When the Lord used the expression “savor of men,” he was speaking of those who represent him. He was referring to those who have repented, who have been washed clean in the waters of baptism, and who have covenanted to take upon them his name and his cause. Moreover, he was speaking of those who would share by covenant his priesthood power. He was speaking of you and me. A world-renowned chemist told me that salt will not lose its savor with age. Savor is lost through mixture and contamination. Similarly, priesthood power does not dissipate with age; it, too, is lost through mixture and contamination. When a young man or older man mixes his thoughts with pornographic literature, he suffers a loss of savor. When a priesthood bearer mixes his speech with lies or profanity, he suffers a loss of savor. When one of us follows the crowd and becomes involved in immoral acts and the use of drugs, tobacco, alcohol, and other injurious substances, he loses savor. Flavor and quality flee a man when he contaminates his mind with unclean thoughts, desecrates his mouth by speaking less than the truth, and misapplies his strength in performing evil acts. King Benjamin cautioned, “Watch yourselves, and your thoughts, and your words, and your deeds, and observe the commandments of God”. I would offer these simple guidelines, especially to the young men, as the means to preserve one’s savor: If it is not clean, do not think it; if it is not true, do not speak it; if it is not good, do not do it.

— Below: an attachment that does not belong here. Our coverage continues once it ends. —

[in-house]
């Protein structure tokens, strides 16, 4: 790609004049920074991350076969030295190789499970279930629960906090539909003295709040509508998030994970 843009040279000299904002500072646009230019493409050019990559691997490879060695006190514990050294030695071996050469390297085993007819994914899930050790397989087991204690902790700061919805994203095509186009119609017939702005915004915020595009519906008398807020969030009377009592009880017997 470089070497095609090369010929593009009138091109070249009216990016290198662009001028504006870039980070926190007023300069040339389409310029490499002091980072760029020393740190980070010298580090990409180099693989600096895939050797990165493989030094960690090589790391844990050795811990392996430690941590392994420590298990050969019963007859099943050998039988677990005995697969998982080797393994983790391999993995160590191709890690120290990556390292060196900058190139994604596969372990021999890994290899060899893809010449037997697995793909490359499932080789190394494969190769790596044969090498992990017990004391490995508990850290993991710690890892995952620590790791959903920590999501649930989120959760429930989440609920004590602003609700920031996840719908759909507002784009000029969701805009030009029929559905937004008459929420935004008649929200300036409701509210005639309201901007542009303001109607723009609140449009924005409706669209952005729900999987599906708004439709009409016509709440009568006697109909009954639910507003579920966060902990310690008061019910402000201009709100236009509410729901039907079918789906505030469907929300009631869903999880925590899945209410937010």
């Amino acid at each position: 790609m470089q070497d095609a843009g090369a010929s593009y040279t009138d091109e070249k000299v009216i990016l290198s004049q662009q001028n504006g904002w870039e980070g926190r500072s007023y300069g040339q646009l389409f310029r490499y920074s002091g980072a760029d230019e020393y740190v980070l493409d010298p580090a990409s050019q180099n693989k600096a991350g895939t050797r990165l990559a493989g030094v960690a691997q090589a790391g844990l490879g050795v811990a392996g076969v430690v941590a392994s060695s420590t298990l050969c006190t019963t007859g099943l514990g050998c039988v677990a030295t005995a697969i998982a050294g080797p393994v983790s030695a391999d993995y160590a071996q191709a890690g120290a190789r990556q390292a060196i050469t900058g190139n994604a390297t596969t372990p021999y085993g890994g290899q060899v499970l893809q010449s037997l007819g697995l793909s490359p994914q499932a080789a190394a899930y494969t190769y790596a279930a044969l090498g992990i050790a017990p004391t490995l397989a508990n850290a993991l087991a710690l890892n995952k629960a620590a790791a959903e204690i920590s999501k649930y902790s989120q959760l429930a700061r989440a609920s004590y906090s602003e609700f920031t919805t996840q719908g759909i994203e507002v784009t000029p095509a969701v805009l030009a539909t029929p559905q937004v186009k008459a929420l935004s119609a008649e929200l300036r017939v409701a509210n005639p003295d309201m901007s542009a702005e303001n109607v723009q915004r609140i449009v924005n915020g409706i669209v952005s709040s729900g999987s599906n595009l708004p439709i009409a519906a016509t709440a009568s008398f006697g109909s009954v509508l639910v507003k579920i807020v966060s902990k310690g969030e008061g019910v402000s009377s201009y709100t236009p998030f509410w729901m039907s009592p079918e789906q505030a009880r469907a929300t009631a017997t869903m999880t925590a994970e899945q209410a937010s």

I remember going to a stake conference in the East many years ago. On the plane coming home, I felt that I had been a total failure. I felt I had not touched anyone for good. I was miserable with a sense of inadequacy. Then, some years later, I was at another conference in California. At the conclusion of the meeting a man came up to me and said, “You were at a conference a few years ago in such-and-such a place.” “Yes,” I said, “I was there, and I remember the occasion.” The man said: “You touched my heart. I came to that meeting out of curiosity. I really had no interest. I was on the verge of leaving the Church. But when it was announced that one of the Twelve Apostles would be there, I decided to go. “You said something that started me to think. It touched me and stayed with me and stirred me. I decided to alter my course. I turned my life around. I am now living here in California. I have a good job, for which I am grateful. I hope I am a good husband and father. And I am now serving as a counselor in the bishopric of my ward. I am happier than I have ever been at any time in my life.” I thanked him, and when I left him I said to myself, shaking my head: “You never know. You never know whether you do any good. You never know how much good you do.” Now, my dear sisters, that is the way with you. You are doing the best you can, and that best results in good to yourself and to others. Do not nag yourself with a sense of failure. Get on your knees and ask for the blessings of the Lord; then stand on your feet and do what you are asked to do. Then leave the matter in the hands of the Lord. You will discover that you have accomplished something beyond price.